Fiscal outcomes in a time of increasing political spin and unanticipated economic change
Professor Bob Gregory will explore federal budget outcomes, primarily tax revenue shortfalls over the last decade and a half, to explain why tax revenue forecast errors are so large, why budget deficits have become so persistent and why the implicit tax policy of government is leading to an inexorable and significant rise in personal income tax rates. This discussion is linked to economic misjudgements of Treasurers and the unanticipated structural changes that are occurring in the Australian economy. The lecture will also contain asides on how Treasurers too often divert discussion away from major longer run budget issues and how political spin, focused on the short run, has made the development of good fiscal policy difficult and weakened governments’ ability to understand the tax implications of the large structural changes occurring in the Australian economy.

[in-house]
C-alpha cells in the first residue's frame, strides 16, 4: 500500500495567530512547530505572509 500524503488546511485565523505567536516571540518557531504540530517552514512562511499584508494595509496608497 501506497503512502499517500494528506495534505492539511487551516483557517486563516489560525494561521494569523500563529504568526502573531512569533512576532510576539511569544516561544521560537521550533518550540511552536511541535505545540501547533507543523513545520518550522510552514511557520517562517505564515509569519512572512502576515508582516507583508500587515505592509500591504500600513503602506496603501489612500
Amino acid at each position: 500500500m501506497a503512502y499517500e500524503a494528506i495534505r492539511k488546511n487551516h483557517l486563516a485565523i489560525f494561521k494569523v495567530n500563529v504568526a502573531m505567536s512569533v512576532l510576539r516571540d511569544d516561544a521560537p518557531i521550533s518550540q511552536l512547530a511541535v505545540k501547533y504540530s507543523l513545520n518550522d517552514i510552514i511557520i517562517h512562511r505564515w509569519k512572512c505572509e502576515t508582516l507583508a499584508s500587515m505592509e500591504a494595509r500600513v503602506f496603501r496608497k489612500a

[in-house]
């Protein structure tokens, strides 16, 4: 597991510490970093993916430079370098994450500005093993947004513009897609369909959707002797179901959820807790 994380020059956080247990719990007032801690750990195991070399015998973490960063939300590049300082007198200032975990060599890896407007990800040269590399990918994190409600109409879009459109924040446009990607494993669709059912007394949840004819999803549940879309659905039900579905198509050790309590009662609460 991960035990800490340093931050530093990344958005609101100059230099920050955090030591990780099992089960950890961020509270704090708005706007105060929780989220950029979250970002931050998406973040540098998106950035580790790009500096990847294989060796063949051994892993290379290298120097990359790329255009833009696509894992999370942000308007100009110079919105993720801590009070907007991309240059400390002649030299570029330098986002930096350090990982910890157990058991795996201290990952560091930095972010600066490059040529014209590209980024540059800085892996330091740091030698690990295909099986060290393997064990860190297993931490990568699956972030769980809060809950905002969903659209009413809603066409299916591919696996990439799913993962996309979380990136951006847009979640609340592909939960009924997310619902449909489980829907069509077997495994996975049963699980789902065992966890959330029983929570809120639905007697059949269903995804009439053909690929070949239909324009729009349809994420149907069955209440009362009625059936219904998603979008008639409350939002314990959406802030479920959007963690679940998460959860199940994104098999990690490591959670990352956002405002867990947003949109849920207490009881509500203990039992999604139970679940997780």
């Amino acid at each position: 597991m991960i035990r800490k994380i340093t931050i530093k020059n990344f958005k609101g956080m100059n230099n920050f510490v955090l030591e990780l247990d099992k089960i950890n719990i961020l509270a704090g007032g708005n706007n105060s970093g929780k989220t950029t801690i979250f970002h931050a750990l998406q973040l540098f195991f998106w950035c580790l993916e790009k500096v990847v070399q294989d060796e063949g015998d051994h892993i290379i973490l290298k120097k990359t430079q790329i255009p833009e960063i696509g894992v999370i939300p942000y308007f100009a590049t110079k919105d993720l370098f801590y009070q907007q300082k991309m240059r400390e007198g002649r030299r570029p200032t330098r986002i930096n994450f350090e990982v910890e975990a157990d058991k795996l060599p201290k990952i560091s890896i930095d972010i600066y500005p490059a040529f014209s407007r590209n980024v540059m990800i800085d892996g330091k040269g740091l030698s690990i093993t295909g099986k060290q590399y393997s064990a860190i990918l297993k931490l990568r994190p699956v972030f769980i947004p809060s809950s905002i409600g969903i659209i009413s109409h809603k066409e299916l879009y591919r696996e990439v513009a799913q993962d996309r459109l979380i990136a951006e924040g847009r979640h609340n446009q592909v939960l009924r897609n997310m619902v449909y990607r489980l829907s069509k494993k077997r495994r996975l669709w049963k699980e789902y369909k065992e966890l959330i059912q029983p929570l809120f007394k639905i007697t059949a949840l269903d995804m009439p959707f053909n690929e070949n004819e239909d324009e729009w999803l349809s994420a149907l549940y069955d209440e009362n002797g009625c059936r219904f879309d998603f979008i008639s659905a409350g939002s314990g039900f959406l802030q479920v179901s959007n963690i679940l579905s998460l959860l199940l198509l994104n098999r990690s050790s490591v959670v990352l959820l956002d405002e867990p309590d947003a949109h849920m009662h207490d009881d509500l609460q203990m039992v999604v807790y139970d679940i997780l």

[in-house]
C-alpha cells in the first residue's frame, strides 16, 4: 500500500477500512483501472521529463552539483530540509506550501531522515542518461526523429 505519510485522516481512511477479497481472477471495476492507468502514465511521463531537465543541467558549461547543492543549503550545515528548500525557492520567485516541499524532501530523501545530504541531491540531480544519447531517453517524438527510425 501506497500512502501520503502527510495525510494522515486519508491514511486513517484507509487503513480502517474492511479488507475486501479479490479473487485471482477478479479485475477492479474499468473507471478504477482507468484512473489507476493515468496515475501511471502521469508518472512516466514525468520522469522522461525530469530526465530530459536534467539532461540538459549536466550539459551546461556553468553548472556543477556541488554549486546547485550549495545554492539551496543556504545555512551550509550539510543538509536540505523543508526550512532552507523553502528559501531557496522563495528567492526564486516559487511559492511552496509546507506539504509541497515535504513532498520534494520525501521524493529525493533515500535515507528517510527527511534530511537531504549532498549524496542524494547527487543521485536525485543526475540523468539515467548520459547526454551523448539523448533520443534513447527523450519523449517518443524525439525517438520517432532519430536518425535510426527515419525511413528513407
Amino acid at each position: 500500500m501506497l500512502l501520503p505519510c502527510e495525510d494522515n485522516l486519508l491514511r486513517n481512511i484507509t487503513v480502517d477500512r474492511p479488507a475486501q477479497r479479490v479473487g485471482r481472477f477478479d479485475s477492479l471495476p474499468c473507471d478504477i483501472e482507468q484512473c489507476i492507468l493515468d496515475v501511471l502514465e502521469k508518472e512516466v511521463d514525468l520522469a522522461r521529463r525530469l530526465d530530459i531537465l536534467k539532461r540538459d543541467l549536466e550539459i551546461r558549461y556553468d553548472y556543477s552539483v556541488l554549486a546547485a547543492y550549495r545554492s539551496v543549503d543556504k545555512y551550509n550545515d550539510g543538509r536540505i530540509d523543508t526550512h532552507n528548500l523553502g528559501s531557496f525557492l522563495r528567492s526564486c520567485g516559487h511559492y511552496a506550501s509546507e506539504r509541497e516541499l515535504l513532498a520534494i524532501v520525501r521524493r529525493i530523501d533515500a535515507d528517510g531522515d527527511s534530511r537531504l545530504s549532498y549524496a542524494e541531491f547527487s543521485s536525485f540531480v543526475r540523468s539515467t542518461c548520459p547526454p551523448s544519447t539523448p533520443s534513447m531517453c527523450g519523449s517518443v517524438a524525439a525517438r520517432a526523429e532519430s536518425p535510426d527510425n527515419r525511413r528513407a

Refreshments will be served prior to the lecture from 6.30pm.
Professor Bob Gregory
Professor Bob Gregory is Emeritus Professor in the Research School of Social Sciences at the Australian National University, where he was employed from 1969 until his retirement, and is an Honorary Professorial Fellow in the Melbourne Institute at the University of Melbourne.
Professor Gregory has made major contributions to the development of economic policy in Australia. From 1985 to 1995 he was a member of the Board of the Reserve Bank of Australia, and from 1986 to 1991 he was a member of the Australian Sciences and Technology Council.
Professor Gregory is an elected Fellow of the Academy of Social Sciences (1979) and a Distinguished Fellow of the Economic Society of Australia (2001). In 1996 Professor Gregory was awarded the Order of Australia Medal and in 2005 was an awarded an Honorary Doctor of Commerce by the University of Melbourne.